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Pancreatic Neoplasms: HELP
Articles by Manfred P. Lutz
Based on 9 articles published since 2010
(Why 9 articles?)
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Between 2010 and 2020, M. Lutz wrote the following 9 articles about Pancreatic Neoplasms.
 
+ Citations + Abstracts
1 Guideline Guidelines for time-to-event end-point definitions in trials for pancreatic cancer. Results of the DATECAN initiative (Definition for the Assessment of Time-to-event End-points in CANcer trials). 2014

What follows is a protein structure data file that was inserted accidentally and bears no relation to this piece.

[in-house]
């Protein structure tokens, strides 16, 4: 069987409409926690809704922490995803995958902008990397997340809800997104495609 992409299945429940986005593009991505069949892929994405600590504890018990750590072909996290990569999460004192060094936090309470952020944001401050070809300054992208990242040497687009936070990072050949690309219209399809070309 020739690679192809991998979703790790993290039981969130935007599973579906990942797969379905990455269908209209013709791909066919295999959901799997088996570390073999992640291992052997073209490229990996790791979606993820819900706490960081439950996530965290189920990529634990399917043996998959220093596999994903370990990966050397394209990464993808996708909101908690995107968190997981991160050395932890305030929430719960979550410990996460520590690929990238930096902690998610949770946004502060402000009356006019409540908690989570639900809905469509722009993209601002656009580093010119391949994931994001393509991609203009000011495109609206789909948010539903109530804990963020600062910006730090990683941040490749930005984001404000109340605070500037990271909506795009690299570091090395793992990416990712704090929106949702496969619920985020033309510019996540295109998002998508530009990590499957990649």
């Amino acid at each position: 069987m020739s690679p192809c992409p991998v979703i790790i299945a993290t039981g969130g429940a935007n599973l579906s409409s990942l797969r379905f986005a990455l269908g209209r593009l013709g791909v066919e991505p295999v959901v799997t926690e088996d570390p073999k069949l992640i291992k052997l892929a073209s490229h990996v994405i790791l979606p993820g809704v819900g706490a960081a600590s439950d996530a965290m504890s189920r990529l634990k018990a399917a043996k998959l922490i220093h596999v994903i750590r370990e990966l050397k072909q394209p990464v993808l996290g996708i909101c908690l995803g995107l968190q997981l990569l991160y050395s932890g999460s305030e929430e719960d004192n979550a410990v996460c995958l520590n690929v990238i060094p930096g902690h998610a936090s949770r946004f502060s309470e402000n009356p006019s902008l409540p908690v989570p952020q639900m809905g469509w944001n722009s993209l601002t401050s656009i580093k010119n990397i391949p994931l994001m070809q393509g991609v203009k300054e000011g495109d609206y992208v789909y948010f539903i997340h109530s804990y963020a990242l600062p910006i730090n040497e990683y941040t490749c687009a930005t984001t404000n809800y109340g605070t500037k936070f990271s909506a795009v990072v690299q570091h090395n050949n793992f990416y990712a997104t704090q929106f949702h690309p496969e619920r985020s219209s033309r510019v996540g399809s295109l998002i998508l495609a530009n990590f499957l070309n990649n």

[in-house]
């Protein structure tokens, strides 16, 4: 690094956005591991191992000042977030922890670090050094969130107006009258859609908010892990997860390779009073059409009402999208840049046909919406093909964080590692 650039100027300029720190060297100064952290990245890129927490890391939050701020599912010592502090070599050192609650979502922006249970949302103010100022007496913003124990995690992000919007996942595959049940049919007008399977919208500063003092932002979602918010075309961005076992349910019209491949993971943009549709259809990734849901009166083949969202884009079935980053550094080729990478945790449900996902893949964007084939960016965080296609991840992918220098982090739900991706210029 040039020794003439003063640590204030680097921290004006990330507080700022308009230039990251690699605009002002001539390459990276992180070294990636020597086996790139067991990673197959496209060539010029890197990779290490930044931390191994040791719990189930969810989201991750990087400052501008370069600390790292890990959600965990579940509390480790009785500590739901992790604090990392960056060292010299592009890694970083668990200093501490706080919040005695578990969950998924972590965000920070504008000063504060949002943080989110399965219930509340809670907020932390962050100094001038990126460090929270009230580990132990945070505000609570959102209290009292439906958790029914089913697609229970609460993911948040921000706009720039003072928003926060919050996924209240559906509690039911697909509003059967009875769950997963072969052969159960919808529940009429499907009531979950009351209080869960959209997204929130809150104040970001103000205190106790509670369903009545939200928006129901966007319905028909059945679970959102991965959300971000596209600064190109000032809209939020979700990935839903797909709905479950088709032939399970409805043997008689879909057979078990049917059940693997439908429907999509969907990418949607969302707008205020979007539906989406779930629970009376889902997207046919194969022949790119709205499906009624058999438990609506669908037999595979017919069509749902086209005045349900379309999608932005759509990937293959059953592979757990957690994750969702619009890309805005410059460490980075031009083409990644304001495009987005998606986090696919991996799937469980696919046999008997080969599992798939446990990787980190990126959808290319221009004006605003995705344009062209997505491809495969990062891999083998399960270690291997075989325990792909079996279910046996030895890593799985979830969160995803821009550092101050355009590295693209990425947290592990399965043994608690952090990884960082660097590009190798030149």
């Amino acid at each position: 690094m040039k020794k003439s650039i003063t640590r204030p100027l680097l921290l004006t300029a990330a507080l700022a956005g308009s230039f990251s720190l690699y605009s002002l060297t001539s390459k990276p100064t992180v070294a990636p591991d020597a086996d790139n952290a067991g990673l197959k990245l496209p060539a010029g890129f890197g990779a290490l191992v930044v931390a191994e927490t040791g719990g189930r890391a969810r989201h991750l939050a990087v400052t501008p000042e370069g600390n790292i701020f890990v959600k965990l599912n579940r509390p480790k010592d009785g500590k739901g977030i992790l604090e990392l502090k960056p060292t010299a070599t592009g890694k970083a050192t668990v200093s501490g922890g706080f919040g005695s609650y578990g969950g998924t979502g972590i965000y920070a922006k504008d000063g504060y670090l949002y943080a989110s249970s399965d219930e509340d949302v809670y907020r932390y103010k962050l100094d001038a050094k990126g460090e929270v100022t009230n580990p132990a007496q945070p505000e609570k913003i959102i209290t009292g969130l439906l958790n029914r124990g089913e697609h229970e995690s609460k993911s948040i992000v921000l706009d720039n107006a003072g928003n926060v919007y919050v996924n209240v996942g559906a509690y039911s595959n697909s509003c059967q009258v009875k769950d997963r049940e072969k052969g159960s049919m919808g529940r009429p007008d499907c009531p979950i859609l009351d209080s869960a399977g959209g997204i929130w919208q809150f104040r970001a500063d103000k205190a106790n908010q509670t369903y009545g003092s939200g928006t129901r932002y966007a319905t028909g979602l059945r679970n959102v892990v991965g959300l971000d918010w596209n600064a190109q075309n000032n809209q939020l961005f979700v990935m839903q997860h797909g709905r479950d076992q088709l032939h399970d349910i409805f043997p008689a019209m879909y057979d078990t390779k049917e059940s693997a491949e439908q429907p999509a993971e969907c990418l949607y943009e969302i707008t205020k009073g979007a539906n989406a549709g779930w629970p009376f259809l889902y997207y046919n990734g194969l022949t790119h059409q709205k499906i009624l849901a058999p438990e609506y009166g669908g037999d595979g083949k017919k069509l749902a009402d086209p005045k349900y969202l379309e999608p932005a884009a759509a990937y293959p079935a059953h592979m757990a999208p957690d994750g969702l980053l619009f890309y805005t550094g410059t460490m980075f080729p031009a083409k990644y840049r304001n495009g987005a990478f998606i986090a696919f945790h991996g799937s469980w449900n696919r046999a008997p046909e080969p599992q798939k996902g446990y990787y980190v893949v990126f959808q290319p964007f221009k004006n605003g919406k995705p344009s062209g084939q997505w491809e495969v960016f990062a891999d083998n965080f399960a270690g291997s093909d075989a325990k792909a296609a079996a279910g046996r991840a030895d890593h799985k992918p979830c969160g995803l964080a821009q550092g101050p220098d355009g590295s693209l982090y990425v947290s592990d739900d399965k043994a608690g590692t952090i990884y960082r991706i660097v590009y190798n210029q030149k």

Bonnetain, Franck / Bonsing, Bert / Conroy, Thierry / Dousseau, Adelaide / Glimelius, Bengt / Haustermans, Karin / Lacaine, François / Van Laethem, Jean Luc / Aparicio, Thomas / Aust, Daniela / Bassi, Claudio / Berger, Virginie / Chamorey, Emmanuel / Chibaudel, Benoist / Dahan, Laeticia / De Gramont, Aimery / Delpero, Jean Robert / Dervenis, Christos / Ducreux, Michel / Gal, Jocelyn / Gerber, Erich / Ghaneh, Paula / Hammel, Pascal / Hendlisz, Alain / Jooste, Valérie / Labianca, Roberto / Latouche, Aurelien / Lutz, Manfred / Macarulla, Teresa / Malka, David / Mauer, Muriel / Mitry, Emmanuel / Neoptolemos, John / Pessaux, Patrick / Sauvanet, Alain / Tabernero, Josep / Taieb, Julien / van Tienhoven, Geertjan / Gourgou-Bourgade, Sophie / Bellera, Carine / Mathoulin-Pélissier, Simone / Collette, Laurence. ·Methodology and Quality of Life Unit in Cancer, EA 3181, University Hospital of Besançon and CTD-INCa Gercor, UNICNCER GERICO, Besançon, France. Electronic address: franck.bonnetain@univ-fcomte.fr. · Leiden University Medical Center, Leiden, Netherlands. · Department of Medical Oncology, Institut de Cancérologie de Lorraine, Vandoeuvre-les-Nancy, France. · Bordeaux Segalen University & CHRU, Bordeaux, France. · Department of Radiology, Oncology and Radiation Science, Uppsala University, Uppsala, Sweden. · Department of Radiation Oncology, Leuven, Belgium. · Digestive Surgical Department, Tenon hospital, Paris, France. · Gastro Intestinal Cancer Unit Erasme Hospital Brussels, Belgium. · Gastroenterology Department, Avicenne Hospital, Paris 13, Bobigny, France. · Institute for Pathology, University Hospital Carl-Gustav-Carus, Dresden, Germany. · Surgical and Gastroenterological Department, Endocrine and Pancreatic Unit, Hospital of 'G.B.Rossi', University of Verona, Italy. · Institut de Cancérologie de l'Ouest - Centre Paul Papin Centre de Lutte Contre le Cancer (CLCC), Angers, France. · Biostatistics Unit, Centre Antoine Lacassagne, Nice, France. · Oncology Department, Hôpital Saint-Antoine & CTD-INCa GERCOR, Assistance Publique des Hôpitaux de Paris, UPMC Paris VI, Paris, France. · Gastroenterology Department, Hopital la Timone, Assitance publique des Hopitaux de Marseille, Marseille, France. · Department of Surgery, Institut Paoli Calmettes, Marseille, France. · Department of Surgery, Agia Olga Hospital, Athens, Greece. · Department of Gastroenterology, Institut Gustave Roussy, Villejuif, France. · Biostatistician, Biostatistics Unit, Centre Antoine Lacassagne, Nice, France. · Department of Radiotherapy, Institut fuer Radioonkologie, Vienna, Austria. · Department of Surgical Oncology, Royal Liverpool Hospital, United Kingdom. · Department of Gastroenterology, Beaujon Hospital, Assistance Publique des Hôpitaux de Paris, Paris, France. · Digestive Oncology and Gastro-enterology Department, Jules Bordet Institute, Brussels, Belgium. · Digestive Cancer Registry, INSERM U866, Dijon, France. · Medical Oncology Unit, Ospedali Riuniti di Bergamo, Bergame, Italy. · Inserm, Centre for Research in Epidemiology and Population Health, U1018, Biostatistics Team, Villejuif, France. · Gastroenterology Department, Caritas Hospital, Saarbrücken, Germany. · Department of the Gastrointestinal Tumors and Phase I Unit, Vall d'Hebron University Hospital, Barcelona, Spain. · Statistics Department, EORTC, Brussels, Belgium. · Department of Medical Oncology, Institut Curie, Hôpital René Huguenin, Saint-Cloud, France. · Division of Surgery and Oncology at the University of Liverpool and Royal Liverpool University Hospital, Liverpool, United Kingdom. · Department of Digestive Surgery, Universitu Hospital Strasbourg, France. · Department of Hepato-pancreatic and Biliary Surgery, Beaujon Hospital, Assistance Publique des Hôpitaux de Paris, Paris, France. · Department of Hepato-gastroenterology and Digestive Oncology, Georges Pompidou European hospital, Paris, France. · Department of Radiation Oncology, Academisch Medisch Centrum, Amsterdam, The Netherlands. · Institut Du Cancer de Montpellier, Comprehensive Cancer Centre, and Data Center for Cancer Clinical Trials, CTD-INCa, Montpellier, France. · Clinical and Epidemiological Research Unit, Institut Bergonie, Comprehensive Cancer Centre, Bordeaux, France; Data Center for Cancer Clinical Trials, CTD-INCa, Bordeaux, France; INSERM, Centre d'Investigation Clinique - Épidémiologie Clinique CIC-EC 7, F-33000 Bordeaux, France. ·Eur J Cancer · Pubmed #25256896.